Neil Shenvi - Apologetics

Prepared to Give a Reason (Part 2) - The Resurrection

This post was originally written on the blog for Summit Church - West Club Campus

Hello fellow West Clubbers,

This is the second post in a series related to an upcoming class on apologetics that I'll be teaching. This week, we'll examine the historical evidence for the Resurrection of Jesus, the defining event of the Christian faith.

Objection 2: The Resurrection is a fairy tale, not a historical event.

Andrew and Matt are playing pick-up basketball at a local park. "The Mormons came by my house last night," said Andrew. "It's ridiculous what some people believe. Gold plates and magic glasses. All these religious claims are the same. Does anyone take that kind of thing seriously these days?" How should Matt respond?

There is no question that there are miracle claims made both inside and outside the major traditional religions and that many of these claims are obviously false. But the Resurrection stands out for two reasons. First, it is questionable whether any religion hinges on a single miraculous event to the extent that Christianity hinges on Resurrection of Jesus. In his letter to the Corinthians, Paul tells the Christians in Corinth that if Jesus has not risen from the dead then their faith is useless and Christianity ought to be abandoned. According to the Bible, Christianity stands or falls on the historicity of the Resurrection. But second, the Resurrection is probably the best-attested religious miracle in history. Consider the following statement: "The evidence for the Resurrection is better than for claimed miracles in any other religion. It's outstanding in quality and quantity." This statement was not made by a Christian apologist but non-Christian philosopher Anthony Flew. So what is the historical evidence for the Resurrection? Although there are many different lines of historical evidence that support the Resurrection, let me merely mention three major ones: the historicity of the New Testament Resurrection accounts, the appearances to the disciples, and the appearance to Paul.

First, the Resurrection accounts pass three major tests used by critical scholars to determine the historicity of an event in the gospels: multiple attestation, the criterion of embarrassment, and dissimilarity. The Resurrection account may be the single best-attested event recorded by the gospels. We have independent accounts of the Resurrection in Mark's gospel, John's gospel and Paul's letters and it can be plausibly argued that both Luke and Matthew make use of additional, independent sources. Next, the Resurrection includes details that would have been very embarrassing to the early church, such as the discovery of the empty tomb by Jesus' female disciples at a time when women's testimony was not legally valid in court. Finally, the physical Resurrection of Jesus was implausible within both the Jewish and Greco-Roman worldviews, which viewed an individual Resurrection or a bodily Resurrection with incredulity and distaste. These three points support the assertion that the Resurrection accounts in the New Testament record a real historical event, not a later fabrication of the early Jesus movement.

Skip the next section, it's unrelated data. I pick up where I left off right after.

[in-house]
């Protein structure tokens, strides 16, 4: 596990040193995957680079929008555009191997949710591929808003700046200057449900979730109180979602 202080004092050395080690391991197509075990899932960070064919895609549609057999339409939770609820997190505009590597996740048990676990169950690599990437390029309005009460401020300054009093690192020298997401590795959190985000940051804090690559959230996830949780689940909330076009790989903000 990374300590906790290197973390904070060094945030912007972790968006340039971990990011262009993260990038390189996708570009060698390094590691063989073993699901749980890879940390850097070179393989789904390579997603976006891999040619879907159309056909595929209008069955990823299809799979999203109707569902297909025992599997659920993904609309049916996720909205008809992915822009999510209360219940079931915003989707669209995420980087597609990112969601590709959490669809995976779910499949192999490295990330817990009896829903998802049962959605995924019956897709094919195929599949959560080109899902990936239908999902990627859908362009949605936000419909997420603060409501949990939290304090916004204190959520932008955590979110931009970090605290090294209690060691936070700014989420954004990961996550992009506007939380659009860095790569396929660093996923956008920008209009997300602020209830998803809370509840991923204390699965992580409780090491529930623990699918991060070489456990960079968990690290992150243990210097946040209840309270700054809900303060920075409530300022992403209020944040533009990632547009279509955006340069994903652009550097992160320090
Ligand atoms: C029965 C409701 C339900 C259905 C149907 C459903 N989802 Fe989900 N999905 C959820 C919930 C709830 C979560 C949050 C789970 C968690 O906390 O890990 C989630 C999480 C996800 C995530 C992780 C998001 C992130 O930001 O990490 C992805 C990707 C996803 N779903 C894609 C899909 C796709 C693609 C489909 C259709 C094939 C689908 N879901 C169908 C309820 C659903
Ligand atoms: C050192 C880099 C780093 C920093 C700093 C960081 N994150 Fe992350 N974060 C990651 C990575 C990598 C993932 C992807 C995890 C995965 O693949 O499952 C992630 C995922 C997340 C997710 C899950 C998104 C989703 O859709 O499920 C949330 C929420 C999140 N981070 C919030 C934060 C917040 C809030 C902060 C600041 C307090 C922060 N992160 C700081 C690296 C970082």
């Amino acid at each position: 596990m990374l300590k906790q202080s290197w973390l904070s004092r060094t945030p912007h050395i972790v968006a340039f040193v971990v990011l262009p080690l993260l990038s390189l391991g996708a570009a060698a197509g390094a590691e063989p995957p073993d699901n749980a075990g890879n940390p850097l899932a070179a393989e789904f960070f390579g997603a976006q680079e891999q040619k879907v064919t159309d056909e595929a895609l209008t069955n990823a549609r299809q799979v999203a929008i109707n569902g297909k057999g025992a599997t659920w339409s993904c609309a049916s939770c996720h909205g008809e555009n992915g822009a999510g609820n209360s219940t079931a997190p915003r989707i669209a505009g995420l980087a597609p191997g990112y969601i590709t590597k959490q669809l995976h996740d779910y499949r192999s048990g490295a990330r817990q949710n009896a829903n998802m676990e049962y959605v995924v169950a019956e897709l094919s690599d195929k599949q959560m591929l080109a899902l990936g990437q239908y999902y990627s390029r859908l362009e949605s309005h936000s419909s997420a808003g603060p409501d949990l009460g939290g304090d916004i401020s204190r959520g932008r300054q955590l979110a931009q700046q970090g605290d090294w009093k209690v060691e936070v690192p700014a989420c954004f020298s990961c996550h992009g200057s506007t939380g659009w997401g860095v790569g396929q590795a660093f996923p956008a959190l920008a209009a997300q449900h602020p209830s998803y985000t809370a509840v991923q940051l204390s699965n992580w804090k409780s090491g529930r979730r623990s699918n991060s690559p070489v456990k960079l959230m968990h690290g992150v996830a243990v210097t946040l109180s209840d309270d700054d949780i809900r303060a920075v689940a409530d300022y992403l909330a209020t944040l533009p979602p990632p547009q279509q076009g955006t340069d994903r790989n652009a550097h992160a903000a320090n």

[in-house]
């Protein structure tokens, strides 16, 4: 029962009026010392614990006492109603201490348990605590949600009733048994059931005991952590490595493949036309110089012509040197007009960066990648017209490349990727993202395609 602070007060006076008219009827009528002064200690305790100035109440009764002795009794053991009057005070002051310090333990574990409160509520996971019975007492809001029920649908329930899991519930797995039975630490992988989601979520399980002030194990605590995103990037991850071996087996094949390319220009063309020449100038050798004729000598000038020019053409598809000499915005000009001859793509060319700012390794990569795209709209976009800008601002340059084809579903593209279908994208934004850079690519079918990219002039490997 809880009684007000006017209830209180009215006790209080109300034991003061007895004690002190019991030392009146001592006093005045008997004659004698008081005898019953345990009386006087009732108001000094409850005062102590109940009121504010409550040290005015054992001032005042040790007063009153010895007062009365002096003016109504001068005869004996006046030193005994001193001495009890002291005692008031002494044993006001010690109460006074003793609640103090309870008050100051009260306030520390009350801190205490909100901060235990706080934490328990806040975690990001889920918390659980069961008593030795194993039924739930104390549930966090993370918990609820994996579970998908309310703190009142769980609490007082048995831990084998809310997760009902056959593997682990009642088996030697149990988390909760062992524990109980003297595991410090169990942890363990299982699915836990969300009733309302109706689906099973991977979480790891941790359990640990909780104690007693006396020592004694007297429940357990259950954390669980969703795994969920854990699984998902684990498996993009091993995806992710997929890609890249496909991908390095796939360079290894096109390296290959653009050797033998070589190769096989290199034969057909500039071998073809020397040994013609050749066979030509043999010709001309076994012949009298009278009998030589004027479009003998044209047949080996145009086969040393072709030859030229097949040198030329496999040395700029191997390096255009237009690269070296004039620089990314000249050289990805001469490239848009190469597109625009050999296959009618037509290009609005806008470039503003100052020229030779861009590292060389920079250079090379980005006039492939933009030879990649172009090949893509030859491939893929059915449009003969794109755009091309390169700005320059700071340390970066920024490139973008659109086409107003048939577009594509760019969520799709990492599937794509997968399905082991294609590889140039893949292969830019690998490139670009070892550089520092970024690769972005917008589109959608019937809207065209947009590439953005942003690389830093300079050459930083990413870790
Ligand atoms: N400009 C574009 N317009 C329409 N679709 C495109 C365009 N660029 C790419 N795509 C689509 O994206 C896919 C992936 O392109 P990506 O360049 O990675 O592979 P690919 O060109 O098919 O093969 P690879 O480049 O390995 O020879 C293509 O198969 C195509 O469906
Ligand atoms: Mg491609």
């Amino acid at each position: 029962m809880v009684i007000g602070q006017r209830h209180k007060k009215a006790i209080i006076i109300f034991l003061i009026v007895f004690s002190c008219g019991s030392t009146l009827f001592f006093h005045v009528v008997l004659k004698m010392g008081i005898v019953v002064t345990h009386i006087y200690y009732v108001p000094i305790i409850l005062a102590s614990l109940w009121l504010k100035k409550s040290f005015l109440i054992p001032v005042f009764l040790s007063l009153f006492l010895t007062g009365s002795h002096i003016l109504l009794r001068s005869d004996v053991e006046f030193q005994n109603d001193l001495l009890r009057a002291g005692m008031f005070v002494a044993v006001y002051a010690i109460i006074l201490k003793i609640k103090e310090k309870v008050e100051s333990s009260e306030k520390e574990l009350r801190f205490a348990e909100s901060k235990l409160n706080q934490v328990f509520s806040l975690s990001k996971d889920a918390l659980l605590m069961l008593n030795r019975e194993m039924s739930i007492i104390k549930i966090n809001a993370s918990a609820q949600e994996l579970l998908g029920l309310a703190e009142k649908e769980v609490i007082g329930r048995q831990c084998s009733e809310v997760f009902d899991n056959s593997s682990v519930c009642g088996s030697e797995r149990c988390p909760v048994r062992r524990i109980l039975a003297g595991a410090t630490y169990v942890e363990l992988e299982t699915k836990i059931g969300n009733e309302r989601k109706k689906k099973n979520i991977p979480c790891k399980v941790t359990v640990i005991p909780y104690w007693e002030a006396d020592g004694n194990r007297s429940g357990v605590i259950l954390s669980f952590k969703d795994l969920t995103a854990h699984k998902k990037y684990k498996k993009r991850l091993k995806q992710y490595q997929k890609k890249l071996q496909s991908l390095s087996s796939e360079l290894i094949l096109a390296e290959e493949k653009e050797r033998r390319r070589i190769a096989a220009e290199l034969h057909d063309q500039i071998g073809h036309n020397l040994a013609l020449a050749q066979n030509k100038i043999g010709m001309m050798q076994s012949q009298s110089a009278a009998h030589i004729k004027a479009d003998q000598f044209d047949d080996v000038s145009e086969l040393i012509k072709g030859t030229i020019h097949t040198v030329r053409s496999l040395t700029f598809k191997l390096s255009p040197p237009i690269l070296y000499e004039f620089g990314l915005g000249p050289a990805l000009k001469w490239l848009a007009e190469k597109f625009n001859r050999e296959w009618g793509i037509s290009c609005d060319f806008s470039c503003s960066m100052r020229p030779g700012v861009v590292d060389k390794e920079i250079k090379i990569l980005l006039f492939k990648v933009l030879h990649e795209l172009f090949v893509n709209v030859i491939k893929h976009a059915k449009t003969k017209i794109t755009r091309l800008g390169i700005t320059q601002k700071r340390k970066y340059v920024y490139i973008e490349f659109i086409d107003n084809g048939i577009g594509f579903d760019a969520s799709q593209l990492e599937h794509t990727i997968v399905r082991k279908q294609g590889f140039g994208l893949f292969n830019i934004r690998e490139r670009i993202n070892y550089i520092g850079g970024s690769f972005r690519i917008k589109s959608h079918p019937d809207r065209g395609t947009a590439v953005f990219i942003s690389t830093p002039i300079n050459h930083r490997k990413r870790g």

Second, the near-universal consensus of scholars of all worldviews, whether evangelical Christian, Jewish, agnostic, or atheist, is that the disciples truly believed that they had seen Jesus raised from the dead. While people may be willing to suffer and die for what they wrongly believe to be true, it is difficult to see why the apostles would suffer and die for what they knew to be false. Yet in the face of immense suffering, the apostles persisted in their belief that Jesus was alive and continued to proclaim this message to others. Moreover, there were many Jewish messianic movements in Palestine around the time of Jesus and many messianic Jewish figures were captured by the Romans and killed. In no case did the followers of these movements claim that their leader had been raised from the dead. The apostles were unique in claiming that their crucified leader had been raised to life.